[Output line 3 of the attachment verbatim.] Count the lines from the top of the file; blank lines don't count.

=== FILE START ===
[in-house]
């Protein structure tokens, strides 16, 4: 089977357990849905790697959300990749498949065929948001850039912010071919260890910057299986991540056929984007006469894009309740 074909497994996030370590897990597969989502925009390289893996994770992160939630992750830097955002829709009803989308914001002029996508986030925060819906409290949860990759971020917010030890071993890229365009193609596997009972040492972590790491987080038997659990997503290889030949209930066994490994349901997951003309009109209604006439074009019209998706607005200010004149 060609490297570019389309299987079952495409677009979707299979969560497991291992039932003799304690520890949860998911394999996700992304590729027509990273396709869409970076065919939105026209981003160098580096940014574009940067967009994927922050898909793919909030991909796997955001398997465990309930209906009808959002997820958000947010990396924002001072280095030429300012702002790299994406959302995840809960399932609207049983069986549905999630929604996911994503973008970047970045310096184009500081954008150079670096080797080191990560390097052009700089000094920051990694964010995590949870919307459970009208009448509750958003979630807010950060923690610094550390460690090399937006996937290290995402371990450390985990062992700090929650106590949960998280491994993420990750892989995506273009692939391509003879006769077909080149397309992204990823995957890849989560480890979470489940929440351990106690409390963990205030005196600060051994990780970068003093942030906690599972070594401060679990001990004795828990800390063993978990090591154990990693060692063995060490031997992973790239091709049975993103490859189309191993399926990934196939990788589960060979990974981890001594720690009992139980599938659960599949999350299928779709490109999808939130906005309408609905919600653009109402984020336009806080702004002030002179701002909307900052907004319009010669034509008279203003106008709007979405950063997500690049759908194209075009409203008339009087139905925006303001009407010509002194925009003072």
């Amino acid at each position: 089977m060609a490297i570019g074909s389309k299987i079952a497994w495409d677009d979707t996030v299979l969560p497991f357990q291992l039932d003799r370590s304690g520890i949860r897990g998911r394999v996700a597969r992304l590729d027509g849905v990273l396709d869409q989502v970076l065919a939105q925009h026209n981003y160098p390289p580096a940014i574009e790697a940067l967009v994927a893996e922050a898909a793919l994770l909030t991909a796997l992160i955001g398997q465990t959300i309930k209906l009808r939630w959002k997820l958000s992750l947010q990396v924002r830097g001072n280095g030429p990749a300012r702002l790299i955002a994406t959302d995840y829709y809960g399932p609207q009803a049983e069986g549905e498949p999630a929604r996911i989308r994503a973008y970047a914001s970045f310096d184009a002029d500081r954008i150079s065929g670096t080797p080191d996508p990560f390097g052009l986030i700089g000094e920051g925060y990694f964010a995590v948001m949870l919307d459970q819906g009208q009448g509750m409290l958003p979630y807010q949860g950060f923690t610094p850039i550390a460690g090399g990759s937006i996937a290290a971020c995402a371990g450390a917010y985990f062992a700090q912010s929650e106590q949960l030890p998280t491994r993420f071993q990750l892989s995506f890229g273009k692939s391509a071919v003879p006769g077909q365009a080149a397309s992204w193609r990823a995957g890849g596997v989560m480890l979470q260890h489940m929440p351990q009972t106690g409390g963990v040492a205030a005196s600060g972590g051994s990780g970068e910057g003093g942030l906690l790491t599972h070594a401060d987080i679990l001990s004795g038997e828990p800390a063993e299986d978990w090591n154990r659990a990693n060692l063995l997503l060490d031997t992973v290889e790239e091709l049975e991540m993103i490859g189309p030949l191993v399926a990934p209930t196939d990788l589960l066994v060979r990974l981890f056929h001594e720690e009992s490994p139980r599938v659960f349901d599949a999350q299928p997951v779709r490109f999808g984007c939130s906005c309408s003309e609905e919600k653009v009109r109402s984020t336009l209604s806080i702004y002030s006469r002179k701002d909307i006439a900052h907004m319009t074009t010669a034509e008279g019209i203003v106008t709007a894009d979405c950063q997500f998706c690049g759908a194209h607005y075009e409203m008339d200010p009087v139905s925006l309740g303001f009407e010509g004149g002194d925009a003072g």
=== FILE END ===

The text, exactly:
């Amino acid at each position: 089977m060609a490297i570019g074909s389309k299987i079952a497994w495409d677009d979707t996030v299979l969560p497991f357990q291992l039932d003799r370590s304690g520890i949860r897990g998911r394999v996700a597969r992304l590729d027509g849905v990273l396709d869409q989502v970076l065919a939105q925009h026209n981003y160098p390289p580096a940014i574009e790697a940067l967009v994927a893996e922050a898909a793919l994770l909030t991909a796997l992160i955001g398997q465990t959300i309930k209906l009808r939630w959002k997820l958000s992750l947010q990396v924002r830097g001072n280095g030429p990749a300012r702002l790299i955002a994406t959302d995840y829709y809960g399932p609207q009803a049983e069986g549905e498949p999630a929604r996911i989308r994503a973008y970047a914001s970045f310096d184009a002029d500081r954008i150079s065929g670096t080797p080191d996508p990560f390097g052009l986030i700089g000094e920051g925060y990694f964010a995590v948001m949870l919307d459970q819906g009208q009448g509750m409290l958003p979630y807010q949860g950060f923690t610094p850039i550390a460690g090399g990759s937006i996937a290290a971020c995402a371990g450390a917010y985990f062992a700090q912010s929650e106590q949960l030890p998280t491994r993420f071993q990750l892989s995506f890229g273009k692939s391509a071919v003879p006769g077909q365009a080149a397309s992204w193609r990823a995957g890849g596997v989560m480890l979470q260890h489940m929440p351990q009972t106690g409390g963990v040492a205030a005196s600060g972590g051994s990780g970068e910057g003093g942030l906690l790491t599972h070594a401060d987080i679990l001990s004795g038997e828990p800390a063993e299986d978990w090591n154990r659990a990693n060692l063995l997503l060490d031997t992973v290889e790239e091709l049975e991540m993103i490859g189309p030949l191993v399926a990934p209930t196939d990788l589960l066994v060979r990974l981890f056929h001594e720690e009992s490994p139980r599938v659960f349901d599949a999350q299928p997951v779709r490109f999808g984007c939130s906005c309408s003309e609905e919600k653009v009109r109402s984020t336009l209604s806080i702004y002030s006469r002179k701002d909307i006439a900052h907004m319009t074009t010669a034509e008279g019209i203003v106008t709007a894009d979405c950063q997500f998706c690049g759908a194209h607005y075009e409203m008339d200010p009087v139905s925006l309740g303001f009407e010509g004149g002194d925009a003072g």